JetBlue calls off merger with Spirit Airlines

JetBlue Airways on Monday announced that it is abandoning its bid to purchase Spirit Airlines, after a judge blocked its plans to merge earlier this year.

New York-based JetBlue said that while both companies still believe the merger would benefit passengers by creating an airline that can compete with other larger carriers, ultimately the airline bowed to what has become intractable legal and regulatory approval hurdles, especially considering the Biden administration's muscular stance against consolidation.

“We believed this merger was worth pursuing because it would have unleashed a national low-fare, high-value competitor to the Big Four airlines,” said Joanna Geraghty, JetBlue’s chief executive officer. “We are proud of the work we did with Spirit to lay out a vision to challenge the status quo, but given the hurdles to closing that remain, we decided together that both airlines’ interests are better served by moving forward independently.”

American Airlines, Delta Air Lines, United Airlines and Southwest Airlines control roughly 80 percent of the domestic market.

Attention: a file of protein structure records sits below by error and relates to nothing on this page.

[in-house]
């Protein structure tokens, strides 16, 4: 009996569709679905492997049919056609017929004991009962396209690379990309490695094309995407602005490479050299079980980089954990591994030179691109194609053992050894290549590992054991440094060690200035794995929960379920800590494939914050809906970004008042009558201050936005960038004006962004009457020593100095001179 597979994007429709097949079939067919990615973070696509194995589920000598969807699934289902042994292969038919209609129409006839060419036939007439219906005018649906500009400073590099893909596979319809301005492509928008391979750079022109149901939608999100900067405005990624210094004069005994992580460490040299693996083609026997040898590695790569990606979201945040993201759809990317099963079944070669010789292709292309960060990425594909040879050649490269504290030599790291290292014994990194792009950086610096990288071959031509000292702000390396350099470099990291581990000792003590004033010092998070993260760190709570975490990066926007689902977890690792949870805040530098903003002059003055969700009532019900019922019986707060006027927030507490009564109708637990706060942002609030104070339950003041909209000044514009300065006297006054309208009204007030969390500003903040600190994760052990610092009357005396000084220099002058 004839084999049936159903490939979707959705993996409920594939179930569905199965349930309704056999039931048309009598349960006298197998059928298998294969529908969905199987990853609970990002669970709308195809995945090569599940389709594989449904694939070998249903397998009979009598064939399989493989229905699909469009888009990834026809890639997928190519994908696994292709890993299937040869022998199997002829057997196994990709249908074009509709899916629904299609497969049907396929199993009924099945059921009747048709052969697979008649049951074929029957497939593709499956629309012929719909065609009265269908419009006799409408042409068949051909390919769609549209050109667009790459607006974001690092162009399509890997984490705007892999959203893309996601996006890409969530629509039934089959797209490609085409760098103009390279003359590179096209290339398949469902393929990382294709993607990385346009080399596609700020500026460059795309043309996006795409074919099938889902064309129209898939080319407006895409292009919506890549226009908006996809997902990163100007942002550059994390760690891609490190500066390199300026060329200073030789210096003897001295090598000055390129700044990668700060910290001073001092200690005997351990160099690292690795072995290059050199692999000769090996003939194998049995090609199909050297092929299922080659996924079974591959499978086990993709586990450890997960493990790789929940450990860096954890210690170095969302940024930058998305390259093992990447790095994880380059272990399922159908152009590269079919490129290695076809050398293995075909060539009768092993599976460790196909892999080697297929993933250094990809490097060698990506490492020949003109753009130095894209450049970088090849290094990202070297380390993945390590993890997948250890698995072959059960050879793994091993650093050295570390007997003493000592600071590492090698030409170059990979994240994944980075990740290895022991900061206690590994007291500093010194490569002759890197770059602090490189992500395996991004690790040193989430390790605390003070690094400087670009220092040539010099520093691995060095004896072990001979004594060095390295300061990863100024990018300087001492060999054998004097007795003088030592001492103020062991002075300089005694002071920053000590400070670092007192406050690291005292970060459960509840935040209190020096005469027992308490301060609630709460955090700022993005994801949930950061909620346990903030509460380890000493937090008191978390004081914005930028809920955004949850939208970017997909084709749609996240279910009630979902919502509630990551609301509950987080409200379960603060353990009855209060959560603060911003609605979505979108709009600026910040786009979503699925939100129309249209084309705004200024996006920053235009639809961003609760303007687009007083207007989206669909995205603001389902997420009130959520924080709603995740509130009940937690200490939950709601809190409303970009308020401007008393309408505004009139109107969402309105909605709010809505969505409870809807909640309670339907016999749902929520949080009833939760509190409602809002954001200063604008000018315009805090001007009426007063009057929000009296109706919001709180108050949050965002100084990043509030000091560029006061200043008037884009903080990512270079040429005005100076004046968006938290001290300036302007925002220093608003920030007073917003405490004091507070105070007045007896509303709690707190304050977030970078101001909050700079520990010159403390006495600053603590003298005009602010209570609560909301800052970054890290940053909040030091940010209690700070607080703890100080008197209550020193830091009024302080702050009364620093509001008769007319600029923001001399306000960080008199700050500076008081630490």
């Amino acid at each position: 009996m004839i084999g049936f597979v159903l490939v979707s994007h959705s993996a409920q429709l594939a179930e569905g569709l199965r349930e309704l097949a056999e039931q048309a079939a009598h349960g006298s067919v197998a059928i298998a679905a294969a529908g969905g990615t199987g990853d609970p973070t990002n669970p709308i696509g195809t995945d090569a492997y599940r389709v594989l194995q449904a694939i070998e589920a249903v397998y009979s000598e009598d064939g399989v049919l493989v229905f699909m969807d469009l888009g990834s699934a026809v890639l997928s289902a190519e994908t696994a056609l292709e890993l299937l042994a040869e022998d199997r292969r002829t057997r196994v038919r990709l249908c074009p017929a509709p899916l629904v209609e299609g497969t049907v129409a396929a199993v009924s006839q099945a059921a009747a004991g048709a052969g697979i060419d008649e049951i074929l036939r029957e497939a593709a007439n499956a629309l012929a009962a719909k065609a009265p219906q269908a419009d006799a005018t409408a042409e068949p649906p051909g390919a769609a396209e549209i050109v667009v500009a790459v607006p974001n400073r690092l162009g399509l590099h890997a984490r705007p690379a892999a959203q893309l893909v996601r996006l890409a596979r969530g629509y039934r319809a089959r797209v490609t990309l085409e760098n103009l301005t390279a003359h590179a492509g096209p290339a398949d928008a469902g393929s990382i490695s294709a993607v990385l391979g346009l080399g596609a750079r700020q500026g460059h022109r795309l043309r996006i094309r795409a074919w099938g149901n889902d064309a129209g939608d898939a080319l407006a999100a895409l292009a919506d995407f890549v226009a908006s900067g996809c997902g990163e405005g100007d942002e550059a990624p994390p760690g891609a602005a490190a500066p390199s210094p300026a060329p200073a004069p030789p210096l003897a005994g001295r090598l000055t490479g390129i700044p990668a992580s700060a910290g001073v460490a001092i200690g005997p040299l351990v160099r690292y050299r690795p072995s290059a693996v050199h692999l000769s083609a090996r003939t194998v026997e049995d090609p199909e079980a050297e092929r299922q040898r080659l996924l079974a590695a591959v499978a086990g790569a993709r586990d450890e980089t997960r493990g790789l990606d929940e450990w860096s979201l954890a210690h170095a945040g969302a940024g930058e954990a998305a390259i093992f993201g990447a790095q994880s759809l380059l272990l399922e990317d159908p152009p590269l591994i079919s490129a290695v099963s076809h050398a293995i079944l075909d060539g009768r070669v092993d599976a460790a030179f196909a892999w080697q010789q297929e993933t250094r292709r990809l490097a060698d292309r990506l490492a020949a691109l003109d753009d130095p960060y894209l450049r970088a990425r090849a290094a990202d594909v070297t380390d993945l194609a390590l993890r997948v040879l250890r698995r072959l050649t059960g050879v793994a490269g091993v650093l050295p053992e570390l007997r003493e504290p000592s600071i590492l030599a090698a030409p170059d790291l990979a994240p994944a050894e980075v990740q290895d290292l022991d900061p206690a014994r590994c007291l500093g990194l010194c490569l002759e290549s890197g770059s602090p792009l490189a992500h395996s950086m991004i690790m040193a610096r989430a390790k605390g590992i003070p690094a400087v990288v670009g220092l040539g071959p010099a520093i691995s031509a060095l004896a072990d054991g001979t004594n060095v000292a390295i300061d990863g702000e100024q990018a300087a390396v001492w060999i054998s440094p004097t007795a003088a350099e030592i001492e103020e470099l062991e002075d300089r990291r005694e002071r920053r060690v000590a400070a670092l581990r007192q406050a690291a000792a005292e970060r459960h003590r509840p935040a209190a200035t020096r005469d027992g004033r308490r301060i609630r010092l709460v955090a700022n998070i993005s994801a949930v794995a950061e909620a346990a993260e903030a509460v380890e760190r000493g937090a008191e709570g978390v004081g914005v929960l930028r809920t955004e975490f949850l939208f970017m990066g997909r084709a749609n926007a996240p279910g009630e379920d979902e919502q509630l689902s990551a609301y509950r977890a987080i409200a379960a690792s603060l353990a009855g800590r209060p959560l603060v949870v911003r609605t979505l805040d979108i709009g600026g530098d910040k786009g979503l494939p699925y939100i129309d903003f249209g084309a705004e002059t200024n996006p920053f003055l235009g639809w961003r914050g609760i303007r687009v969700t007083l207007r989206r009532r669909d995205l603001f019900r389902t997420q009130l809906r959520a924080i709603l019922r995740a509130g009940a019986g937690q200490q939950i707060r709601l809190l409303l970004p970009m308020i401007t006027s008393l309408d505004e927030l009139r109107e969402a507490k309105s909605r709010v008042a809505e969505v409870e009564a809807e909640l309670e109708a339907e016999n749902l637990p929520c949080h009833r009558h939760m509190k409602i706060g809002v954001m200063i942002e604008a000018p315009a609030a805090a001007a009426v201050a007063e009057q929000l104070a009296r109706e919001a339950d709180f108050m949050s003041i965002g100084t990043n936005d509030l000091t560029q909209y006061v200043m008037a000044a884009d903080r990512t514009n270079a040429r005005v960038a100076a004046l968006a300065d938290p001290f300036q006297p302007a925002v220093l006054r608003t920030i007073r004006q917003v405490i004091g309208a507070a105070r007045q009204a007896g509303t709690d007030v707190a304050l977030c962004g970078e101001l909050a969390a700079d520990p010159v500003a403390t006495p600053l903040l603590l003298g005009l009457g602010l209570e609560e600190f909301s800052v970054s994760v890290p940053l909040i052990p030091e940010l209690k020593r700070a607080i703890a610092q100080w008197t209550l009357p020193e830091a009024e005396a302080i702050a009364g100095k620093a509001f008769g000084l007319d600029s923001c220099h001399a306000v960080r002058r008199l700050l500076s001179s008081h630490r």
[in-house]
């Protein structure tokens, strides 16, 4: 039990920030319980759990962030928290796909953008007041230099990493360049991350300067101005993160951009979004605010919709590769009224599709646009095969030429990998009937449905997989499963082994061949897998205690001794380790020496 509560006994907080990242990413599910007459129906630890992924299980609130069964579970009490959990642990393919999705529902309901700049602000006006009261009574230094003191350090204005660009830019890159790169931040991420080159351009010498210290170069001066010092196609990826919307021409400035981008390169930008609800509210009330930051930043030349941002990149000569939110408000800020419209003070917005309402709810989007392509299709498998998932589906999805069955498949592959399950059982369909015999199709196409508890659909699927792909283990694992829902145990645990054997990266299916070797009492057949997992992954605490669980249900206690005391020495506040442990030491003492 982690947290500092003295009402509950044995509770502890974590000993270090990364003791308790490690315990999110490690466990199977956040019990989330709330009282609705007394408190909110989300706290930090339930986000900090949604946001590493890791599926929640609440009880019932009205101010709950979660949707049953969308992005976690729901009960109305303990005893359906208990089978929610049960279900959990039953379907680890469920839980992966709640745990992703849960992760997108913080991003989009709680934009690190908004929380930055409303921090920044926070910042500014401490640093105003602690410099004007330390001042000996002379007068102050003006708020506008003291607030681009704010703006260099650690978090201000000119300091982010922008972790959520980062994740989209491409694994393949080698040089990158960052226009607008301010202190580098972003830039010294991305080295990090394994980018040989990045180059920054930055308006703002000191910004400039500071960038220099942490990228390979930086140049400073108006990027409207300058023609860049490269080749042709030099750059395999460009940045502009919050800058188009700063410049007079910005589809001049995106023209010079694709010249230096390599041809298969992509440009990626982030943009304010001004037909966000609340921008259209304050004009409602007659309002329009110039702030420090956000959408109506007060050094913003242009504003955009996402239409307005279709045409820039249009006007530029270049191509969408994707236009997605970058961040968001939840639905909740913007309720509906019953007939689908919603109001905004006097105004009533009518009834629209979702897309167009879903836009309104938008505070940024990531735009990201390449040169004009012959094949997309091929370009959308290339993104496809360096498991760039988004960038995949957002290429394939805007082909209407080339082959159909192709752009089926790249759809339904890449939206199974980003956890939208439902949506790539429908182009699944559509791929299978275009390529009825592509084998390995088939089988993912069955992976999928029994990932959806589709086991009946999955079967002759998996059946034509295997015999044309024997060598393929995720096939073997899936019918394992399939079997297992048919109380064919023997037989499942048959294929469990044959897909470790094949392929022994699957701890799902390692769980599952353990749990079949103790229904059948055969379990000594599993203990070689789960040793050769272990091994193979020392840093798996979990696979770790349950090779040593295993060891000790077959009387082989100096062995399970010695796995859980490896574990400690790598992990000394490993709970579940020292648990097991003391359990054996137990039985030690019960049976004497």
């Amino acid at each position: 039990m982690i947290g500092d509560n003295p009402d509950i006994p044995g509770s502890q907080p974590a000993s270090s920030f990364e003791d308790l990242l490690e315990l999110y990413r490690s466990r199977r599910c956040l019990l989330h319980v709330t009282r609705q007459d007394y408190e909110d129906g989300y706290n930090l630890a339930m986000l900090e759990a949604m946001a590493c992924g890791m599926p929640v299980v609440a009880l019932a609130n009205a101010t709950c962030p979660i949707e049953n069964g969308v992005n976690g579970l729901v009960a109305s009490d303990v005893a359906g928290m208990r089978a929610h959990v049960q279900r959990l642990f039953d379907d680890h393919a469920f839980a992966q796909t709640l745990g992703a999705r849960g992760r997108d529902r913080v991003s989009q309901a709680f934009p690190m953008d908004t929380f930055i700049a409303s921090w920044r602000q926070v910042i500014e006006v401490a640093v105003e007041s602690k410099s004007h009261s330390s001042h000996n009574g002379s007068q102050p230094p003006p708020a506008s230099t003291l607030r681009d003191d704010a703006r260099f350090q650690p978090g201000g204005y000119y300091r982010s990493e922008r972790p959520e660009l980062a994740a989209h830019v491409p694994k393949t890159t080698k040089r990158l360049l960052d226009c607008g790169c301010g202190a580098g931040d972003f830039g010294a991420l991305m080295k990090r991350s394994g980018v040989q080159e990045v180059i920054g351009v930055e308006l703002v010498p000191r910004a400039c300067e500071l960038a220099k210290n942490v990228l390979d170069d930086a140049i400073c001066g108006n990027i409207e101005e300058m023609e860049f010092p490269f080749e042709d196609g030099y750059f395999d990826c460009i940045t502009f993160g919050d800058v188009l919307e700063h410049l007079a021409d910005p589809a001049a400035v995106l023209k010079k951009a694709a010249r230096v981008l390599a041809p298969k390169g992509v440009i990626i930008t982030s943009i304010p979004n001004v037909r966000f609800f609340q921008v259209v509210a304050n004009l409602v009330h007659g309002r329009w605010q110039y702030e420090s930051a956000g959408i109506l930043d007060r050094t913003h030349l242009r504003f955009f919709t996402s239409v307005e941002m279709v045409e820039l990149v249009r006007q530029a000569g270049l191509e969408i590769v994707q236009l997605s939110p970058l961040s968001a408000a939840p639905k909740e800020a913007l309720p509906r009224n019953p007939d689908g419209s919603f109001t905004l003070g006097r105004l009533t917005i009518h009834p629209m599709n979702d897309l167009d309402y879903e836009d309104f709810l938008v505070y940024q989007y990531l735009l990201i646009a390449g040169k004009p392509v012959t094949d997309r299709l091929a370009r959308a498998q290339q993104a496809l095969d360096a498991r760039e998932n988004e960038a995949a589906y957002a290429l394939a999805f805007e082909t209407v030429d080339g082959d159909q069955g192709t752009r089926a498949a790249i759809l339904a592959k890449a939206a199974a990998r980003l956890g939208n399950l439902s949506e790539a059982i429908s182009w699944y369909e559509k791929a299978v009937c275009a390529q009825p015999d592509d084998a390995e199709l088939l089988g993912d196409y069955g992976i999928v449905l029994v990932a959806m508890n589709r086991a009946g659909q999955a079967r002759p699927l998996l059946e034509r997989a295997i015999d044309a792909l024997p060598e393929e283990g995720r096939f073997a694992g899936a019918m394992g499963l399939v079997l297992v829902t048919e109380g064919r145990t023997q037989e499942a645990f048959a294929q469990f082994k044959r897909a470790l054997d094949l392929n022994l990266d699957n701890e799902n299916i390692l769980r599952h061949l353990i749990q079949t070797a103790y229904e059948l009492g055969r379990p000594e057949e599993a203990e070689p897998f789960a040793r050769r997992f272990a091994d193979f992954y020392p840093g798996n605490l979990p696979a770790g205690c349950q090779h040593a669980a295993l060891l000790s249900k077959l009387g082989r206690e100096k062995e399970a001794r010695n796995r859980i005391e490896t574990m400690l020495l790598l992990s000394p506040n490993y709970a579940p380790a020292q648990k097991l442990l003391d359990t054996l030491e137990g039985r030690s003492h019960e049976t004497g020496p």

In a statement, Attorney General Merrick Garland called the decision "a victory" for the "Justice Department’s work on behalf of American consumers." The merger, Garland said, "would have caused tens of millions of travelers to face higher fares and fewer choices."

JetBlue will pay Spirit $69 million to terminate the deal. Spirit Airlines’ CEO Ted Christie on Monday said the company is “disappointed” it couldn’t move forward on a deal that would have created a “real challenger to the dominant” airlines.

In a major win for the Biden administration — which has sought a string of actions intended to improve competition among airlines — U.S. District Judge William Young in Boston blocked JetBlue's proposed $3.8 billion purchase of Spirit in January, arguing that customers who rely on Spirit’s bargain prices would be negatively affected by a merger.

JetBlue and Florida-based Spirit said they disagreed with the ruling, and just last week, the two airlines filed their appeal urging the appeals court to overturn a Young’s ruling this year to block their prospective merger.

The airlines argued that the initial ruling favored a small subset of Spirit customers “that it hypothesized ‘must rely’ on Spirit for air travel because they cannot ‘afford’ another airline,” but the outcome overall “ignored the vast majority of air travelers” that would benefit from a new airline.

That said, following the trial, JetBlue hinted it could possibly terminate the merger deal.

Antitrust enforcement advocates praised Young's initial decision. William McGee, a senior fellow for aviation and travel at the American Economic Liberties Project, at the time said the ruling is “an enormous victory for travelers, workers and local communities” and said “airline executives and Wall Street are now on notice.”

In 2022, budget airlines Spirit and Colorado-based Frontier Airlines first announced their intent to merge — a deal valued at $6.6 billion. JetBlue's proposal eventually forced Spirit to abandon those plans.